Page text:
When you’re just starting to shop vintage online, these sites can feel very overwhelming. But I actually find them to be the best when you’re looking for something specific because you can easily enter in a search term and explore the world of what’s available.

Start by narrowing down your category to the type of piece you are looking for. If you’re searching for a cool vintage dress, you can type in “vintage dress” but you’ll have to weed through thousands of listings. It’s better to get more specific even if that means a few different searches. Type in specific search terms like, “vintage Hawaiian floral dress”, “pink and green vintage dress”, “floral maxi dress”, and you’re likely to get a better batch of results. Also, if others whose style you like have public lists or collections, follow them! See mine here, for example.

Also, once you find sellers who sell here, they often have Instagram accounts, mailing lists, or their own e-commerce sites, and you can follow along for updates as they get new items! You can also check Gem which compiles together both Ebay and Etsy to help your search!

Tip: See more of my tips for buying vintage online here!

Thrift Shops (like Goodwill and Crossroads Trading Co.)
These shops are a lot like flea markets where it’s a good hodge-podge of items, and you’ll have to search to find some gems! And while you’ll like find something you love that was previously owned and loved, it might not be technically vintage (which is defined at something 20 years or older). The prices here will likely be decent and nothing too expensive, but make sure inspect the piece before you buy it. The larger scale stores are not always checking for flaws since they get so much coming in and out everyday so the experience is far less curated.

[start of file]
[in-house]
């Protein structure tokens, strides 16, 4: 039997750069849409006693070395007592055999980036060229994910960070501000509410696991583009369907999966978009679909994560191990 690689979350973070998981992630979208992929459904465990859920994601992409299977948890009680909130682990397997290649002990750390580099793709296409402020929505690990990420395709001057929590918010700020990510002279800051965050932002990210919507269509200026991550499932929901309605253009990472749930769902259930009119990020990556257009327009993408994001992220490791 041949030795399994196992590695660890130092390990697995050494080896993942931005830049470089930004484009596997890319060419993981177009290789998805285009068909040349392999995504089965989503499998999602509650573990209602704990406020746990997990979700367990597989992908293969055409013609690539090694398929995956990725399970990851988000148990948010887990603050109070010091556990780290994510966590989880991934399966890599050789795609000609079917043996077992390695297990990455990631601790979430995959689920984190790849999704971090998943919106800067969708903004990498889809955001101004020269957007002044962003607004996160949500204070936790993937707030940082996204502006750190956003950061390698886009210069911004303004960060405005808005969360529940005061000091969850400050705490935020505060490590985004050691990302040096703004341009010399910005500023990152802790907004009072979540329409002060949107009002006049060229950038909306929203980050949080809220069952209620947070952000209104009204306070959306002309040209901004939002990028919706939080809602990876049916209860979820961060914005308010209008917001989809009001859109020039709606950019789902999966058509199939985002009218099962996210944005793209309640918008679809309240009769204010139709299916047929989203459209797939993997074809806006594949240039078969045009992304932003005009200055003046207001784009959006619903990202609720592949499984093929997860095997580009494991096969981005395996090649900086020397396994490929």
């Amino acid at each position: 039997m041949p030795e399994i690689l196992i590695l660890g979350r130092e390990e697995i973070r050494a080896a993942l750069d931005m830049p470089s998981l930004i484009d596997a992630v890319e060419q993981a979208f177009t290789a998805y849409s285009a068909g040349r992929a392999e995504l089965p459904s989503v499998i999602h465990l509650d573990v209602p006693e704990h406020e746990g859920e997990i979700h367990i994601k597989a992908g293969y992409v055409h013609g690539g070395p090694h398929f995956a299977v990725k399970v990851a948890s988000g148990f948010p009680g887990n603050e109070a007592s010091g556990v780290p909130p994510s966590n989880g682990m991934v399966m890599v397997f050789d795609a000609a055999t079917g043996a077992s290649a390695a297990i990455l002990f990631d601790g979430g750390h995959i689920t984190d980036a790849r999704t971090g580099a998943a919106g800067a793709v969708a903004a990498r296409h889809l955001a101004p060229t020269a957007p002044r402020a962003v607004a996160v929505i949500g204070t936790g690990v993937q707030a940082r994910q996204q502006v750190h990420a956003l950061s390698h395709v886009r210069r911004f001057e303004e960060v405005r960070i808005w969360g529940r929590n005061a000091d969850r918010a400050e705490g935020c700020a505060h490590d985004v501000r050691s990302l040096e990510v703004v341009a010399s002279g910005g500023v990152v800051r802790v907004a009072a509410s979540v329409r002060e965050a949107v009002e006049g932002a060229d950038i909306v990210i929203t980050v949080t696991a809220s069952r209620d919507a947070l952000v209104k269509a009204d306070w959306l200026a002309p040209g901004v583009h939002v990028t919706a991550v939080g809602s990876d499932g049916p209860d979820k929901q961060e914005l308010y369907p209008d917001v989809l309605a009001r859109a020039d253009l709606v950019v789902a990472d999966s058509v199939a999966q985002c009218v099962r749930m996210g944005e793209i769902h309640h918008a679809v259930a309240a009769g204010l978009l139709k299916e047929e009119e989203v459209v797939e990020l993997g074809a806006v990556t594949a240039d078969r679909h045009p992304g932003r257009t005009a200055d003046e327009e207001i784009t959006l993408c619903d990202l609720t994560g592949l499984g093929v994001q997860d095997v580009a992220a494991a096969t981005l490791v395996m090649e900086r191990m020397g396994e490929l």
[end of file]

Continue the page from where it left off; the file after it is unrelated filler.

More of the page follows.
What’s the difference between finding vintage at a shop vs. at a flea market or thrift shop?
Whether online or in-person (or even a shop who has a booth at a flea market), a vintage shop owner tends to steer towards certain types of clothes and sells at certain price points. As you come across more and more shops (online or in-person), you’ll start to be able to get a sense more quickly if that style is right for you and if it fits your budget. Shop owners are likely to know more background into the history of pieces and if it has any extreme value or special history. While the experience will be more curated, the costs for clothing will also tend to be higher since someone is using their expertise and aesthetic to help bring the best items to you.

At a flea market, sellers may have found things at estate sales or are simply emptying their own closets. Thrift stores are usually donations or items on consignment from those in the community. You may some across a ton of inexpensive items but those will likely be much more of a mix of items to search through (which feels amazing when you find a great piece at a great price) but also takes more time. You can shop both (like I do!) or you may find a preference for one over the other.

P.S. See Part 1: How to Style Vintage Clothing to Look Modern and Part 2: Vintage Clothing and Sustainability

Photo by Casey Brodley

Comment

Your email address will not be published.

Follow Along